Greece announced that it will be deploying an extra 400 border-patrol agents to its Turkish frontier. Despite framing the move as a way of stemming the number of immigrants entering the country, its motivations are complex. Tensions between Athens and Ankara have been mounting ever since the attempted military coup in Turkey in 2016 prompted some Turkish officers to flee across the border to Greece. Other disputes revolve around natural-gas deposits in the waters around Cyprus, and Turkey’s activities in Libya.

Jack Watling, research fellow at the Royal United Services Institute for Defence and Security Studies, says that there has been a rise in reports of border incursions, with Turkey arresting Greek soldiers for allegedly entering its territory and Turkish soldiers reportedly harassing Greek fishermen off the coast. “From Greece’s point of view, this is not a provocation,” says Watling. “It’s about managing a situation that’s been ongoing for a while.”

Image: Gregor Hofbauer

Transport / Vienna

Cultural exchange

From 26 February the city of Vienna will trial a new app that’s designed to reward people who travel without a car. The app will enable users to log trips that involve walking, cycling and public transport, incentivising greener journeys with tokens that can be put towards tickets to the theatre, concerts, museums and art exhibitions. Vienna is far from the first city to nudge its denizens towards planet-friendly transit. The Italian city of Bologna, for example, reduces pollution and congestion from April to September by encouraging the use of sustainable forms of transport – participants can enjoy free beers, ice creams and cinema tickets by using the Better Points app. Similarly, Silicon Valley’s Miles app launched in 2018 and has since been trialled in San Francisco and Pierce County, Washington, partnering with brands from Amazon to Starbucks to provide rewards. Of course, walking and cycling is good for your health and wellbeing – but it doesn’t hurt if it leads to a cultural bonus too.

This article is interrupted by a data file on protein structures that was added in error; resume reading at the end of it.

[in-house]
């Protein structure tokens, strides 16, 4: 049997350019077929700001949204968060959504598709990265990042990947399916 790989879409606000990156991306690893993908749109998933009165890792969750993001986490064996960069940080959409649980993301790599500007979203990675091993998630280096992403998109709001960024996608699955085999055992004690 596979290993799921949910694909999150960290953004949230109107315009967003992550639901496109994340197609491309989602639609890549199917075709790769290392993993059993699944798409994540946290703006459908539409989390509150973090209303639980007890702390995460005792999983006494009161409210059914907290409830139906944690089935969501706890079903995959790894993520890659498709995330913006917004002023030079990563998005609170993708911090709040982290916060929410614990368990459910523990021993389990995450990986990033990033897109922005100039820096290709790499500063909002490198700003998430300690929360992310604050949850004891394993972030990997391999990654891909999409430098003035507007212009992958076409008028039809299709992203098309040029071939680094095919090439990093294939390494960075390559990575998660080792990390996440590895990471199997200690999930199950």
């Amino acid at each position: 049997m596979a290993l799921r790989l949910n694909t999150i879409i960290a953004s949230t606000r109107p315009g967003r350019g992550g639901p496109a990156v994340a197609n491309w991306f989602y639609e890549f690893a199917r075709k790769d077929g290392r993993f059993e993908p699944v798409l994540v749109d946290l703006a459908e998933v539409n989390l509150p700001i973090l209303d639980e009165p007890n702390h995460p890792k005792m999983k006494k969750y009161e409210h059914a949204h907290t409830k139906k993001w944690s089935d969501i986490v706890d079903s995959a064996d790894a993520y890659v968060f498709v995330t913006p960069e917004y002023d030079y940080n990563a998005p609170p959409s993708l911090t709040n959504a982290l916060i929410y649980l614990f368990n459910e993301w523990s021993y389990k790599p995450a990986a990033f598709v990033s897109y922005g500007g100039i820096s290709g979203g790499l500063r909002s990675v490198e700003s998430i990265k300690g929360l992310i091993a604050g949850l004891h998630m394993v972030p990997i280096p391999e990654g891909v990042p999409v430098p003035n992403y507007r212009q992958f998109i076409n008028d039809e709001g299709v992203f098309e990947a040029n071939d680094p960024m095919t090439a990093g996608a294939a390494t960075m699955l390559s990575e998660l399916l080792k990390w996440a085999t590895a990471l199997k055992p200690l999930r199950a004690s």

Image: Getty Images

Design / Japan

Flagship launch

Louis Vuitton, which has been in Japan since 1978, opened its lavish new Maison Osaka Midosuji at the weekend. It’s hard to miss: the building, designed by big-name Japanese architect Jun Aoki, looks like a series of sails – a reference to the old higaki-kaisen cargo boats that used to transport freight between Tokyo and Osaka – and the nautical theme continues throughout. As well as several shopping floors, with interiors by New York-based designer Peter Marino, the multistorey shop incorporates the brand’s first ever café, Le Café V, and restaurant, Sugalabo V. In a touch that’s reminiscent of Japan’s boom years, the restaurant, which is overseen by ex-Joël Robuchon chef Yosuke Suga, is hidden behind a door and reservations are by invitation only. There is no shortage of luxury shopping in Japan and competition is fierce; Louis Vuitton’s newest outpost shows that retailers are having to offer more than goods these days – they also have to offer a unique experience.

M24 / The Menu

The perfect match

How a new London initiative aims to match vacant restaurant spaces with young culinary talent, a J-pop star’s campaign to boost the popularity of sake in Japan, plus Maggie Beer’s campaign for better food in Australia.

Monocle Films / Global

Winter Weekender 2020: St Moritz

After our successful Bavarian outing last year, we’re back with another alpine adventure. Join us for two days filled with inspiring debates, Swiss hospitality and – if you like – a spot of skiing too. Find out more and book your ticket for the Winter Weekender here.